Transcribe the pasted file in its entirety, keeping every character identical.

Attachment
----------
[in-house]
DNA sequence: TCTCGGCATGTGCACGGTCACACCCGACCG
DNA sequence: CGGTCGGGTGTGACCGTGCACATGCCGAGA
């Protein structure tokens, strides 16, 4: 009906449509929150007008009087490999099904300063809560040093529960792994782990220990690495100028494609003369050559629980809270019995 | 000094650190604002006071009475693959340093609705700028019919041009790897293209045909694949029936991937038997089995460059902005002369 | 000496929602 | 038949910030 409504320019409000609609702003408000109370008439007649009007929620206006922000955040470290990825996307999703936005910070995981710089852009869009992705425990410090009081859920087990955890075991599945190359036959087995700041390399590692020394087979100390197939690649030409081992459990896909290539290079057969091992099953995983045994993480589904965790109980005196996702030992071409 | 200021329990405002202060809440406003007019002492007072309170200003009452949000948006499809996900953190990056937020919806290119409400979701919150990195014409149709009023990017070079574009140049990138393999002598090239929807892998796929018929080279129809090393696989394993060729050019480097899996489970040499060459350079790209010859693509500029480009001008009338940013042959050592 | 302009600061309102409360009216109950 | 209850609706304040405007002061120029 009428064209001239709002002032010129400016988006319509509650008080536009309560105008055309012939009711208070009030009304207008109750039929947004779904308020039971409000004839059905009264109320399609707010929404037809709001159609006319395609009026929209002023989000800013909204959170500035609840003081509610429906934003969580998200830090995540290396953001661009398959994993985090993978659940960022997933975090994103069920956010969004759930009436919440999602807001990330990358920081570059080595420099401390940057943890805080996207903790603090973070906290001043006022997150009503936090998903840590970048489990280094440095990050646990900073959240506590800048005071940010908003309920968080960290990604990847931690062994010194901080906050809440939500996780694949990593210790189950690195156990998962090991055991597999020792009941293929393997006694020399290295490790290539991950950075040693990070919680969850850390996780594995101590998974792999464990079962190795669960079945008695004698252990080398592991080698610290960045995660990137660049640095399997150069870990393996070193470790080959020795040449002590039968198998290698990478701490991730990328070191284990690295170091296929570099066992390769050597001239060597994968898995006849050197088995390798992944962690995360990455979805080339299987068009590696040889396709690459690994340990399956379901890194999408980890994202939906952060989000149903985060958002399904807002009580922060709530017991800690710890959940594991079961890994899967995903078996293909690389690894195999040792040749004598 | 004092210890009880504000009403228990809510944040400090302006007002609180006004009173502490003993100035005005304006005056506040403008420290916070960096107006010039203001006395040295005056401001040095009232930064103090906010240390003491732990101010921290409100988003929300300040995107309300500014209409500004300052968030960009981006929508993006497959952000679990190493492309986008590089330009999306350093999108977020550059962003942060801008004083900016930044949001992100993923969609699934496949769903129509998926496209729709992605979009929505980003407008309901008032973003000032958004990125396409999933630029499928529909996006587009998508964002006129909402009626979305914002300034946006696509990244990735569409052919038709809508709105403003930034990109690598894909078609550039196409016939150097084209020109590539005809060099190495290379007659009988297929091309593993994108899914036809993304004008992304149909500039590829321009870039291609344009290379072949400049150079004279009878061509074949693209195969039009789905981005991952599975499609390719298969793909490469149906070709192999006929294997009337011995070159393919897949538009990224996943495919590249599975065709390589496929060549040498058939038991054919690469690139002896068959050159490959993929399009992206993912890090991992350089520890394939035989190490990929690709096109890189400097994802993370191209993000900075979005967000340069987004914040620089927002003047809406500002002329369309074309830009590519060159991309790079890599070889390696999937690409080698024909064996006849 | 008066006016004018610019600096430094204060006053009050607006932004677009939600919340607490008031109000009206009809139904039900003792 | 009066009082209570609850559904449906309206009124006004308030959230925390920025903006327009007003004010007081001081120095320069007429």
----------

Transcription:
[in-house]
DNA sequence: TCTCGGCATGTGCACGGTCACACCCGACCG
DNA sequence: CGGTCGGGTGTGACCGTGCACATGCCGAGA
């Protein structure tokens, strides 16, 4: 009906449509929150007008009087490999099904300063809560040093529960792994782990220990690495100028494609003369050559629980809270019995 | 000094650190604002006071009475693959340093609705700028019919041009790897293209045909694949029936991937038997089995460059902005002369 | 000496929602 | 038949910030 409504320019409000609609702003408000109370008439007649009007929620206006922000955040470290990825996307999703936005910070995981710089852009869009992705425990410090009081859920087990955890075991599945190359036959087995700041390399590692020394087979100390197939690649030409081992459990896909290539290079057969091992099953995983045994993480589904965790109980005196996702030992071409 | 200021329990405002202060809440406003007019002492007072309170200003009452949000948006499809996900953190990056937020919806290119409400979701919150990195014409149709009023990017070079574009140049990138393999002598090239929807892998796929018929080279129809090393696989394993060729050019480097899996489970040499060459350079790209010859693509500029480009001008009338940013042959050592 | 302009600061309102409360009216109950 | 209850609706304040405007002061120029 009428064209001239709002002032010129400016988006319509509650008080536009309560105008055309012939009711208070009030009304207008109750039929947004779904308020039971409000004839059905009264109320399609707010929404037809709001159609006319395609009026929209002023989000800013909204959170500035609840003081509610429906934003969580998200830090995540290396953001661009398959994993985090993978659940960022997933975090994103069920956010969004759930009436919440999602807001990330990358920081570059080595420099401390940057943890805080996207903790603090973070906290001043006022997150009503936090998903840590970048489990280094440095990050646990900073959240506590800048005071940010908003309920968080960290990604990847931690062994010194901080906050809440939500996780694949990593210790189950690195156990998962090991055991597999020792009941293929393997006694020399290295490790290539991950950075040693990070919680969850850390996780594995101590998974792999464990079962190795669960079945008695004698252990080398592991080698610290960045995660990137660049640095399997150069870990393996070193470790080959020795040449002590039968198998290698990478701490991730990328070191284990690295170091296929570099066992390769050597001239060597994968898995006849050197088995390798992944962690995360990455979805080339299987068009590696040889396709690459690994340990399956379901890194999408980890994202939906952060989000149903985060958002399904807002009580922060709530017991800690710890959940594991079961890994899967995903078996293909690389690894195999040792040749004598 | 004092210890009880504000009403228990809510944040400090302006007002609180006004009173502490003993100035005005304006005056506040403008420290916070960096107006010039203001006395040295005056401001040095009232930064103090906010240390003491732990101010921290409100988003929300300040995107309300500014209409500004300052968030960009981006929508993006497959952000679990190493492309986008590089330009999306350093999108977020550059962003942060801008004083900016930044949001992100993923969609699934496949769903129509998926496209729709992605979009929505980003407008309901008032973003000032958004990125396409999933630029499928529909996006587009998508964002006129909402009626979305914002300034946006696509990244990735569409052919038709809508709105403003930034990109690598894909078609550039196409016939150097084209020109590539005809060099190495290379007659009988297929091309593993994108899914036809993304004008992304149909500039590829321009870039291609344009290379072949400049150079004279009878061509074949693209195969039009789905981005991952599975499609390719298969793909490469149906070709192999006929294997009337011995070159393919897949538009990224996943495919590249599975065709390589496929060549040498058939038991054919690469690139002896068959050159490959993929399009992206993912890090991992350089520890394939035989190490990929690709096109890189400097994802993370191209993000900075979005967000340069987004914040620089927002003047809406500002002329369309074309830009590519060159991309790079890599070889390696999937690409080698024909064996006849 | 008066006016004018610019600096430094204060006053009050607006932004677009939600919340607490008031109000009206009809139904039900003792 | 009066009082209570609850559904449906309206009124006004308030959230925390920025903006327009007003004010007081001081120095320069007429």